FR19 is fully paved, but most of the time it feels like a 30 ft wide bike path. Very few cars, even though it is Saturday.
For variety, we rolled onto the Constitution Grove portion of the North Fork trail. It was a fun diversion, but probably 5 times slower than the parallel road. Ez hadn’t had quite the caffeine intake she’d become accustomed to in town, and was…. lets just say… getting a tad grumpy. It was a-OK with me since the trail was so slow (trees down, overgrowth, etc). It just rarely gets used.
We climbed, we descended seemingly endlessly, and then we were at hot spring #6, and easily the biggest and most popular. We paid our $6 to walk up the short path, and were informed it was ‘clothing optional’.
Terwilliger Springs is quite the spot. Nice setting, nice and clean water, and not too crazy crowded even on Saturday. There was more nudity than I’ve ever seen in a day, that’s for sure, but it just seemed natural. Male and female, young and old. No one was making a big deal of it. It was refreshing. As Ez has said, it’s nice to know places like this exist out there in the world. We certainly enjoyed the soak and the scene at large.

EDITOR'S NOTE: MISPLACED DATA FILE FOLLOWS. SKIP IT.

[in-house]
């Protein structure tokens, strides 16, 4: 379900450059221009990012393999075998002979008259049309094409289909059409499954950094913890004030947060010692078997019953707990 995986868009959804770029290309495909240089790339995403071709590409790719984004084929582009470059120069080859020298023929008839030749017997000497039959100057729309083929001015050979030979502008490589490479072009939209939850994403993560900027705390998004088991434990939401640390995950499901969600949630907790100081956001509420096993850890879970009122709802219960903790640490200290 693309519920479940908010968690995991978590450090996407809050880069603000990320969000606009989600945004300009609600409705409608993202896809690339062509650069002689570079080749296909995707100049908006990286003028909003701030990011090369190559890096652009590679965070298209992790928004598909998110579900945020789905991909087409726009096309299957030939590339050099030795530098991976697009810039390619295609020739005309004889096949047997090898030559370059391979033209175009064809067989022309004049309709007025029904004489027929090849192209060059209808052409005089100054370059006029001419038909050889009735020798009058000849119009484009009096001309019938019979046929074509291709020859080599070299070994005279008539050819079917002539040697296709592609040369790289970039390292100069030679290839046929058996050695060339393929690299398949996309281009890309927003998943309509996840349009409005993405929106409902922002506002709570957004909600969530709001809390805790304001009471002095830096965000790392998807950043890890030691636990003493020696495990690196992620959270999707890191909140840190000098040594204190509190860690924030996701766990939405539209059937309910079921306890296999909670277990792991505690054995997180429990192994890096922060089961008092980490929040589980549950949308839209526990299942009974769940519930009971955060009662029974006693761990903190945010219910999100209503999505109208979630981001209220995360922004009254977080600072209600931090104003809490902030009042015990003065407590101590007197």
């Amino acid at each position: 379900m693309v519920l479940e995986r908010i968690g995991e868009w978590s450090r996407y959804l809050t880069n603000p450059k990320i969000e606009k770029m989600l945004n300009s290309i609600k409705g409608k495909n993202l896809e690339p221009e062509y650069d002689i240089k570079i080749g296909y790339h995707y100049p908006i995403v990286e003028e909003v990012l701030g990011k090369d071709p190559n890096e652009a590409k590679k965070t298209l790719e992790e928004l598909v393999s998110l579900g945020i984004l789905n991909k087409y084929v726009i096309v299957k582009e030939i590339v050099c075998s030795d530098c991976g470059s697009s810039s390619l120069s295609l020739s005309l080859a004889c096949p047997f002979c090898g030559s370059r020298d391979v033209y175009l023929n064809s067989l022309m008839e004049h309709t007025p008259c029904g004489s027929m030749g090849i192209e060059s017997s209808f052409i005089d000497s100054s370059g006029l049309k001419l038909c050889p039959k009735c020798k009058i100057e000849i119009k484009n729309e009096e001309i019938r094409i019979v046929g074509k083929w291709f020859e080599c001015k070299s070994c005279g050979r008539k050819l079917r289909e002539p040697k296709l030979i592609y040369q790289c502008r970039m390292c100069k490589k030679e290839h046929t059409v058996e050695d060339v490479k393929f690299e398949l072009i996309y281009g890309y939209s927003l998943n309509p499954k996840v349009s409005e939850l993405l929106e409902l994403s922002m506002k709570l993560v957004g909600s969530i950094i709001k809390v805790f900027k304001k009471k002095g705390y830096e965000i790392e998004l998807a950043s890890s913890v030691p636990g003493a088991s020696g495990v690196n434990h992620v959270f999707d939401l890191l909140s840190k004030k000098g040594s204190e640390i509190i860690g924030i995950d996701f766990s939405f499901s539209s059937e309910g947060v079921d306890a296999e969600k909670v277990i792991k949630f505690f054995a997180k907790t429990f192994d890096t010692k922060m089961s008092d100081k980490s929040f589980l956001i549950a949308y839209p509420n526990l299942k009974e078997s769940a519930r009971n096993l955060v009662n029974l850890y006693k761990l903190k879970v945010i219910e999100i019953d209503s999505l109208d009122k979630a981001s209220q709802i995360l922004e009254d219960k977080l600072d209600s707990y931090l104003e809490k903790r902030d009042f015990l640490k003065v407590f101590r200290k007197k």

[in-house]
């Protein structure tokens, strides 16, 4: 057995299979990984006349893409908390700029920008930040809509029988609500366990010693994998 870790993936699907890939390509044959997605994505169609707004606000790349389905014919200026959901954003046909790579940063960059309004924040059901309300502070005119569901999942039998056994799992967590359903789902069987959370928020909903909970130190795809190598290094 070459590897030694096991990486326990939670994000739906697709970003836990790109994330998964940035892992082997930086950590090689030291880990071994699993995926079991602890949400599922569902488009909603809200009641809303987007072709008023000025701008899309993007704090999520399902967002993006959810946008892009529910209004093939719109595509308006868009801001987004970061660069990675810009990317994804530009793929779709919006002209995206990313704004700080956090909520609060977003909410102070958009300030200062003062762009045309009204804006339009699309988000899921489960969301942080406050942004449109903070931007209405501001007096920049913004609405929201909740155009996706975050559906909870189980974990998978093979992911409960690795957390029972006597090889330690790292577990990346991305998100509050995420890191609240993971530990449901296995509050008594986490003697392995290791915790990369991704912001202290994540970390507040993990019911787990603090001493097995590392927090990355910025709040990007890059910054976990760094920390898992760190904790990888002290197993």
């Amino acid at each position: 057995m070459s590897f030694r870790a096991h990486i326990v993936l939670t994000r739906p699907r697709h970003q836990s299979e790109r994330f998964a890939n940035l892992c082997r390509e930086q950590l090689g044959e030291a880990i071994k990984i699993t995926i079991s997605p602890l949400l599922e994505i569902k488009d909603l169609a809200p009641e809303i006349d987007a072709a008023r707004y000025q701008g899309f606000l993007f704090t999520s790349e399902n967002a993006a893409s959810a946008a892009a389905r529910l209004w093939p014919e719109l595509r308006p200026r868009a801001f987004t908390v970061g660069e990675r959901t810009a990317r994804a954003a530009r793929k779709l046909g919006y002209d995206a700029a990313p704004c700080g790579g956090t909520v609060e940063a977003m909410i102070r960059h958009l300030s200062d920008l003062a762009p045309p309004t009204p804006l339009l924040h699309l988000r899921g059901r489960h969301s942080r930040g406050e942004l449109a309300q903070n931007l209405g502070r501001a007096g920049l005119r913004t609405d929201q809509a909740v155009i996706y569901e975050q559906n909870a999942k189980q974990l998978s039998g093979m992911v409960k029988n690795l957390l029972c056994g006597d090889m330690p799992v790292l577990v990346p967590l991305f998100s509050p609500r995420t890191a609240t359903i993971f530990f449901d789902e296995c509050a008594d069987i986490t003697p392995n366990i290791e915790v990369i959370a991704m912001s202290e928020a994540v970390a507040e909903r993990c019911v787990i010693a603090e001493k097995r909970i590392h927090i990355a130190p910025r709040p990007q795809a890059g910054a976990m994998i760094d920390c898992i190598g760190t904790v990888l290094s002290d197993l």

We took a full 3 hours off the bike, after hiking, soaking, and eating 2nd lunch. Then we rolled around the rest of the reservoir to look for cell signal at the dam. I found a tiny bit in order to make a coding change for a canoe race. Then we pedaled on and climbed a good 3000 feet before calling a little wide spot in the road ‘home’ for the night. There’s a bubbling spring and we have plenty of food, and tons of hot chocolate. Life is good. Especially if it doesn’t rain.
Tomorrow, a hike to a lookout, and what may be a bit of an adventure MTB trail down to the much lauded Mckenzie River Trail.
Alrighty, we finally left the town vortex of Oakridge. The more time we spent there, the more it grew on us. It was a nice couple of days, for sure.
But we were anxious to get back on the hot sisters loop, too. The main thing keeping us around was the fact that trackleaders has 3 events starting this weekend, and all 3 have a fair bit of setup going into them.